Weathering the Weather: Severe Weather Events and the Housing Market
The construction industry has spent the last few years experiencing some twists and turns, with higher prices on the materials required to bring new homes onto the market. With the increasing frequency1 of severe weather events, especially hurricanes, construction resources are spread even thinner as labor is diverted to rebuild homes in areas that have been impacted by recent waves of hurricanes.
So what impact will these massive weather events have on the housing markets in impacted areas? Unexpectedly, market research has shown that home prices immediately after a hurricane can actually rise2 as hurricane damaged homes are no longer marketable and supply falls in an area. Markets may also see a short-term boost as recovery money floods into an area immediately after a major weather event. Often, federal, state, and insurance funds will temporarily overwhelm an area as recovery workers are brought into the damaged zone. This brief economic uptick is usually lost however, once the incoming recovery funds dry up. In the longer term however, it seems that home prices remain relatively stable3 following a hurricane or other major weather event.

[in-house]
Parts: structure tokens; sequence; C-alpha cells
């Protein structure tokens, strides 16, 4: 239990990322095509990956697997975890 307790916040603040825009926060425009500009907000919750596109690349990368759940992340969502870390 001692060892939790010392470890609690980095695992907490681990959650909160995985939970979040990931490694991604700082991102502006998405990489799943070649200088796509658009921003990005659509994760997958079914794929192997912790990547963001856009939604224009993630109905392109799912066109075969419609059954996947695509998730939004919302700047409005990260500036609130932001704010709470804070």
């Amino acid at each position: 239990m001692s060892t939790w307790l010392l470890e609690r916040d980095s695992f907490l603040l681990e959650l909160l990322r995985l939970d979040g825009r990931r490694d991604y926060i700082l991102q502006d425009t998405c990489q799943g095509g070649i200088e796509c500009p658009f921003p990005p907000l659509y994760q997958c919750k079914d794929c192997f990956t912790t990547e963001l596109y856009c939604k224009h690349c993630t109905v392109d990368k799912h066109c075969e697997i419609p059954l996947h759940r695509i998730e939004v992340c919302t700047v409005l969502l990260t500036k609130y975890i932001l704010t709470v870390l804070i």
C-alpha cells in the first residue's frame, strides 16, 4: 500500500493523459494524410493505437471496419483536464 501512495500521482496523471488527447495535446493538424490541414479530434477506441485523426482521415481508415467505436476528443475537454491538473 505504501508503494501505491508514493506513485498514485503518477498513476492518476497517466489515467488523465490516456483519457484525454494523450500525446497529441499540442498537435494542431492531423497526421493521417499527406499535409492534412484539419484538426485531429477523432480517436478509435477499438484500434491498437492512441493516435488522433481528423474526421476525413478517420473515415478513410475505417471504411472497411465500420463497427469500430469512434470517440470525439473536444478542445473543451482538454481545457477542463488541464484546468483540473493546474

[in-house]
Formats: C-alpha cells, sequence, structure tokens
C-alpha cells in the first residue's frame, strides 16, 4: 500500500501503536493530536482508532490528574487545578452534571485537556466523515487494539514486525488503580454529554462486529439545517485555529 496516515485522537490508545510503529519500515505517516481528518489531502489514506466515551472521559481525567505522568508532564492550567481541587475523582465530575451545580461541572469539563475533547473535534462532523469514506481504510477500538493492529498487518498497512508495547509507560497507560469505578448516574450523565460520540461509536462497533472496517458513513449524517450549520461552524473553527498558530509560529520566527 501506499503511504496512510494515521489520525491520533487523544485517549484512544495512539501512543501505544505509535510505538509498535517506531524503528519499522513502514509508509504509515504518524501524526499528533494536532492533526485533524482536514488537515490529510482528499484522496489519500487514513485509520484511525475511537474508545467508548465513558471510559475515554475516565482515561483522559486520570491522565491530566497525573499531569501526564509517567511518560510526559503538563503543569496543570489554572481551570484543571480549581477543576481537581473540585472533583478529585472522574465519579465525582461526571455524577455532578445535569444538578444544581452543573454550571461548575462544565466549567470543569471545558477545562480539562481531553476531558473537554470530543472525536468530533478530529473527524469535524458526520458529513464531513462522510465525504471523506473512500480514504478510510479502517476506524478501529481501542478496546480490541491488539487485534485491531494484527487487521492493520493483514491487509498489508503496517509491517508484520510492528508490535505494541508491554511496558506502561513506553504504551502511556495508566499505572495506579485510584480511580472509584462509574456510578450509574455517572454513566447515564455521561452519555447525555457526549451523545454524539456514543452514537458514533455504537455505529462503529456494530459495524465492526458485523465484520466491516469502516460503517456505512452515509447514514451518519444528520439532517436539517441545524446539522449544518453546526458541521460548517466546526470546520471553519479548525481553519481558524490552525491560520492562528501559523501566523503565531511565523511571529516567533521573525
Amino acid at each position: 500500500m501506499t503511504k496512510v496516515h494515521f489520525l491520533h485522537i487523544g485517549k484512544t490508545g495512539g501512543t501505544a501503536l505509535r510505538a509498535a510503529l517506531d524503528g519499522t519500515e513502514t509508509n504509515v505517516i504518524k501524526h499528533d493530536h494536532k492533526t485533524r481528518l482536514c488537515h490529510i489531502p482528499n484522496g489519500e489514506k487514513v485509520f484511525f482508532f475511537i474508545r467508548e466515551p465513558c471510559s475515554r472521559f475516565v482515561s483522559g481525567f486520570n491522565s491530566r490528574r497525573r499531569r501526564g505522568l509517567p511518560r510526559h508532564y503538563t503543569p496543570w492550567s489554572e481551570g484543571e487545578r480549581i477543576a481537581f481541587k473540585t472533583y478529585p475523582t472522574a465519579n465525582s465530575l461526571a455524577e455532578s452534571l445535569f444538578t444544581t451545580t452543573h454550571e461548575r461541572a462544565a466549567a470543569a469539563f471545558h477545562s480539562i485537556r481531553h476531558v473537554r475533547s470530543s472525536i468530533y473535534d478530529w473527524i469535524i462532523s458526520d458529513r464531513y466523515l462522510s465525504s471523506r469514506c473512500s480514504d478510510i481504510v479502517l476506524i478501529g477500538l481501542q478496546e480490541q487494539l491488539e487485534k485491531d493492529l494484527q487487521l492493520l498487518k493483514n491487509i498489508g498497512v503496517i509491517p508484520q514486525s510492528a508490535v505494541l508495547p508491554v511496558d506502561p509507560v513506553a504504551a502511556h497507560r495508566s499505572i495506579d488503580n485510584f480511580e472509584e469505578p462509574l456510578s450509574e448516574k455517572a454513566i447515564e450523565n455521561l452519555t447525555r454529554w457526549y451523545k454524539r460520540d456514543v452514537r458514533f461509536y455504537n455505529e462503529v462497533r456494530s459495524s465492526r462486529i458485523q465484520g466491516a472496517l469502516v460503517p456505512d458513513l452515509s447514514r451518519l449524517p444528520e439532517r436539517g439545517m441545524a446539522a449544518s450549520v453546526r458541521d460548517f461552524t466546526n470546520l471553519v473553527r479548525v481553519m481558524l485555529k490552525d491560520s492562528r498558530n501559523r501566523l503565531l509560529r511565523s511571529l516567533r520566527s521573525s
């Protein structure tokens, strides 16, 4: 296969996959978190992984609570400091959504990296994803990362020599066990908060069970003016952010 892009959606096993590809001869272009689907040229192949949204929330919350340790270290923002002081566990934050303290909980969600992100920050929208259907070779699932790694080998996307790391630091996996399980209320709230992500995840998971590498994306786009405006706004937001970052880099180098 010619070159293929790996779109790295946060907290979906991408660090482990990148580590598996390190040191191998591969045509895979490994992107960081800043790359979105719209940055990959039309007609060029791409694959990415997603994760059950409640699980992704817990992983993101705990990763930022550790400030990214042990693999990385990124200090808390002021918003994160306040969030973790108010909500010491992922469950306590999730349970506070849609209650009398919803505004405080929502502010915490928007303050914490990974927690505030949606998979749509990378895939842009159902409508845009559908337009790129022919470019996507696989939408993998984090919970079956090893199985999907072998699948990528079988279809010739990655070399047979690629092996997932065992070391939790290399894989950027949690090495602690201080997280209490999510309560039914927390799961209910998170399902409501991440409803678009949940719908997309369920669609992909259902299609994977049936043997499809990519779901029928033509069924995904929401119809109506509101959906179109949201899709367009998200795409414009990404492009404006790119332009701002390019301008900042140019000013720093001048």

Hurricanes are becoming more and more frequent in coastal areas across the county, so what’s the moral of the story? Short-term conclusions concerning housing value may be counter-intuitive with values remaining stable or even increasing. With that said, longer term conclusions remain hazier. What impact will repeated and more violent hurricanes have on housing values, insurance rates, construction costs, and demographic trends? Unfortunately, only time will tell.